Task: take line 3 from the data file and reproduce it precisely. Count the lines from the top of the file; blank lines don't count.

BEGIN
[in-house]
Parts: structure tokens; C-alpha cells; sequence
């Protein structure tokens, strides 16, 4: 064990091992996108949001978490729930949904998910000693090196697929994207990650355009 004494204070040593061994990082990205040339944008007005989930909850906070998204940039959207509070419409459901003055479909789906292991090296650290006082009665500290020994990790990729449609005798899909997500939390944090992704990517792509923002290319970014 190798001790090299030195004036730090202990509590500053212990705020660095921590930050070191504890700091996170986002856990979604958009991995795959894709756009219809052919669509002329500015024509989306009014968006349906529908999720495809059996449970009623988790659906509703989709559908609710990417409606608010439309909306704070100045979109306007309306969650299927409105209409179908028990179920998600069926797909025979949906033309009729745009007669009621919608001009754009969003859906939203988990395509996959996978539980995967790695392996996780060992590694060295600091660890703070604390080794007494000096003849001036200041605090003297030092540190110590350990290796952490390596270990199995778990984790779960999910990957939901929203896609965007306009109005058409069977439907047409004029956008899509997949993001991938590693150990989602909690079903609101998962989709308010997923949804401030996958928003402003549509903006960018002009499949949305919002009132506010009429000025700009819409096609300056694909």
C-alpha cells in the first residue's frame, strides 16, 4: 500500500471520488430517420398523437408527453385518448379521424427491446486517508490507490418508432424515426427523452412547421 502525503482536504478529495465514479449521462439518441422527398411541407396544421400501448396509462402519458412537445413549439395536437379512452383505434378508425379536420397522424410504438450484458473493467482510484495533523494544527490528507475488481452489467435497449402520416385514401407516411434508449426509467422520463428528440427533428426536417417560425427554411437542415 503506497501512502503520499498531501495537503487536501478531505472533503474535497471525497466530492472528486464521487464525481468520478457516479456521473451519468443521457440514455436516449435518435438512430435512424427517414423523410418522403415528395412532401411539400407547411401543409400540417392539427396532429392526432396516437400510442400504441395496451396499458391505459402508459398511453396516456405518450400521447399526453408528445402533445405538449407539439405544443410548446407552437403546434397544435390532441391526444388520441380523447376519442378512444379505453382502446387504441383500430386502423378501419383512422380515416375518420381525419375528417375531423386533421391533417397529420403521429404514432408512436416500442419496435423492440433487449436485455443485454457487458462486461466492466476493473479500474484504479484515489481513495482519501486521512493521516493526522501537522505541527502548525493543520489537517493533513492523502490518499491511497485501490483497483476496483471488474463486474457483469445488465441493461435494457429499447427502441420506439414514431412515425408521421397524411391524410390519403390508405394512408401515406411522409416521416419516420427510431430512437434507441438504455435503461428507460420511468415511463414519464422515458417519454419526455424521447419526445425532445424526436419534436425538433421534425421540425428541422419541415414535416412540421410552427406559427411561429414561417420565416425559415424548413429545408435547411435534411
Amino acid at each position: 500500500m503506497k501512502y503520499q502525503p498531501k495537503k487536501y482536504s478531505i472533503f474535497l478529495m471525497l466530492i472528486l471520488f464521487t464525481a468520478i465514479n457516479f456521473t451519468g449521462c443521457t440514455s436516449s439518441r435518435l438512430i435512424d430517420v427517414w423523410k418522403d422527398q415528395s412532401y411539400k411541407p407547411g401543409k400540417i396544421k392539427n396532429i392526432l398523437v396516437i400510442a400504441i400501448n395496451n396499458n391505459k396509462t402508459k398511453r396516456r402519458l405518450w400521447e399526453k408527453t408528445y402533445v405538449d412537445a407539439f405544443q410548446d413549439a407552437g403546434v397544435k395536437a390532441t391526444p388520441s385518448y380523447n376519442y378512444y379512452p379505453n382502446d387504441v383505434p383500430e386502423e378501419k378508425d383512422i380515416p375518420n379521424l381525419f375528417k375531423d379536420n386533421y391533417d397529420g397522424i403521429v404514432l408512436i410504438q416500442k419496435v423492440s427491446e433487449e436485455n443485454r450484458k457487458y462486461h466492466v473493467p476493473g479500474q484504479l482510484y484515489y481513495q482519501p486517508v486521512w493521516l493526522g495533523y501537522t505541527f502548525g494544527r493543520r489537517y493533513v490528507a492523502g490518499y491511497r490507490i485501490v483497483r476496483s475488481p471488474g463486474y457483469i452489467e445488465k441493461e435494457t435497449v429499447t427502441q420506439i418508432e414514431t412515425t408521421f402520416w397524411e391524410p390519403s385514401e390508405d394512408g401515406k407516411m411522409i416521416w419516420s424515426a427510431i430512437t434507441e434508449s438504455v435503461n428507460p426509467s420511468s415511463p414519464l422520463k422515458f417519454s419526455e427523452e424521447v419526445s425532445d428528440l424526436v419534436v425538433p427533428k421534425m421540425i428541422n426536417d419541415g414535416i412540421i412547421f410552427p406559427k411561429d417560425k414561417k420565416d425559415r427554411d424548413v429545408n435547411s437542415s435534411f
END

């Protein structure tokens, strides 16, 4: 064990091992996108949001978490729930949904998910000693090196697929994207990650355009 004494204070040593061994990082990205040339944008007005989930909850906070998204940039959207509070419409459901003055479909789906292991090296650290006082009665500290020994990790990729449609005798899909997500939390944090992704990517792509923002290319970014 190798001790090299030195004036730090202990509590500053212990705020660095921590930050070191504890700091996170986002856990979604958009991995795959894709756009219809052919669509002329500015024509989306009014968006349906529908999720495809059996449970009623988790659906509703989709559908609710990417409606608010439309909306704070100045979109306007309306969650299927409105209409179908028990179920998600069926797909025979949906033309009729745009007669009621919608001009754009969003859906939203988990395509996959996978539980995967790695392996996780060992590694060295600091660890703070604390080794007494000096003849001036200041605090003297030092540190110590350990290796952490390596270990199995778990984790779960999910990957939901929203896609965007306009109005058409069977439907047409004029956008899509997949993001991938590693150990989602909690079903609101998962989709308010997923949804401030996958928003402003549509903006960018002009499949949305919002009132506010009429000025700009819409096609300056694909």